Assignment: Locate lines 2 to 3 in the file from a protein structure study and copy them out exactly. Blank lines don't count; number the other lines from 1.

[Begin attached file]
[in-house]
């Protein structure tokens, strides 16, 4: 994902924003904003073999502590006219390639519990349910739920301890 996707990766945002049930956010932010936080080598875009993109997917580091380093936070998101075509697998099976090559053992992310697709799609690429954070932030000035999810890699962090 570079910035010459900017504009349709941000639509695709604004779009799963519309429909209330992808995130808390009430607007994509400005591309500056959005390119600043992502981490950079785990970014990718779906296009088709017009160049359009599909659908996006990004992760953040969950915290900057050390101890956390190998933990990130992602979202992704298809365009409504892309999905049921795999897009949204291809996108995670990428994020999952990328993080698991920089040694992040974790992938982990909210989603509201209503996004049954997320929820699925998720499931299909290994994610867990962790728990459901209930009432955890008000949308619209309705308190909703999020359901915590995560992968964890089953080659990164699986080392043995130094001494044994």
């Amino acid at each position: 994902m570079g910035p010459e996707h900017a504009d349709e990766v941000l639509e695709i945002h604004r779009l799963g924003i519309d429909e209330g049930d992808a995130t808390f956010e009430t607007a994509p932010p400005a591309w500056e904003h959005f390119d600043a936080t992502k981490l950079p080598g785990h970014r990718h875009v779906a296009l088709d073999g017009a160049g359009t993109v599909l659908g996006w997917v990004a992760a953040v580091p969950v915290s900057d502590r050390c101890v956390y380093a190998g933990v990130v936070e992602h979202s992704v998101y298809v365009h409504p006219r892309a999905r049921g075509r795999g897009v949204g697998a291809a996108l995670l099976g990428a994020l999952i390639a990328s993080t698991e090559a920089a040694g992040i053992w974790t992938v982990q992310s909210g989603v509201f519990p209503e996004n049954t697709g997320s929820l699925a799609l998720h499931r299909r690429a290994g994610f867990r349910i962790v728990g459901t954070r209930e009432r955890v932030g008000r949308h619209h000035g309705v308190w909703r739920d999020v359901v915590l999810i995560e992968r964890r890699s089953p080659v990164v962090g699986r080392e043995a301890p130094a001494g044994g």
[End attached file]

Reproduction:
């Protein structure tokens, strides 16, 4: 994902924003904003073999502590006219390639519990349910739920301890 996707990766945002049930956010932010936080080598875009993109997917580091380093936070998101075509697998099976090559053992992310697709799609690429954070932030000035999810890699962090 570079910035010459900017504009349709941000639509695709604004779009799963519309429909209330992808995130808390009430607007994509400005591309500056959005390119600043992502981490950079785990970014990718779906296009088709017009160049359009599909659908996006990004992760953040969950915290900057050390101890956390190998933990990130992602979202992704298809365009409504892309999905049921795999897009949204291809996108995670990428994020999952990328993080698991920089040694992040974790992938982990909210989603509201209503996004049954997320929820699925998720499931299909290994994610867990962790728990459901209930009432955890008000949308619209309705308190909703999020359901915590995560992968964890089953080659990164699986080392043995130094001494044994």
């Amino acid at each position: 994902m570079g910035p010459e996707h900017a504009d349709e990766v941000l639509e695709i945002h604004r779009l799963g924003i519309d429909e209330g049930d992808a995130t808390f956010e009430t607007a994509p932010p400005a591309w500056e904003h959005f390119d600043a936080t992502k981490l950079p080598g785990h970014r990718h875009v779906a296009l088709d073999g017009a160049g359009t993109v599909l659908g996006w997917v990004a992760a953040v580091p969950v915290s900057d502590r050390c101890v956390y380093a190998g933990v990130v936070e992602h979202s992704v998101y298809v365009h409504p006219r892309a999905r049921g075509r795999g897009v949204g697998a291809a996108l995670l099976g990428a994020l999952i390639a990328s993080t698991e090559a920089a040694g992040i053992w974790t992938v982990q992310s909210g989603v509201f519990p209503e996004n049954t697709g997320s929820l699925a799609l998720h499931r299909r690429a290994g994610f867990r349910i962790v728990g459901t954070r209930e009432r955890v932030g008000r949308h619209h000035g309705v308190w909703r739920d999020v359901v915590l999810i995560e992968r964890r890699s089953p080659v990164v962090g699986r080392e043995a301890p130094a001494g044994g």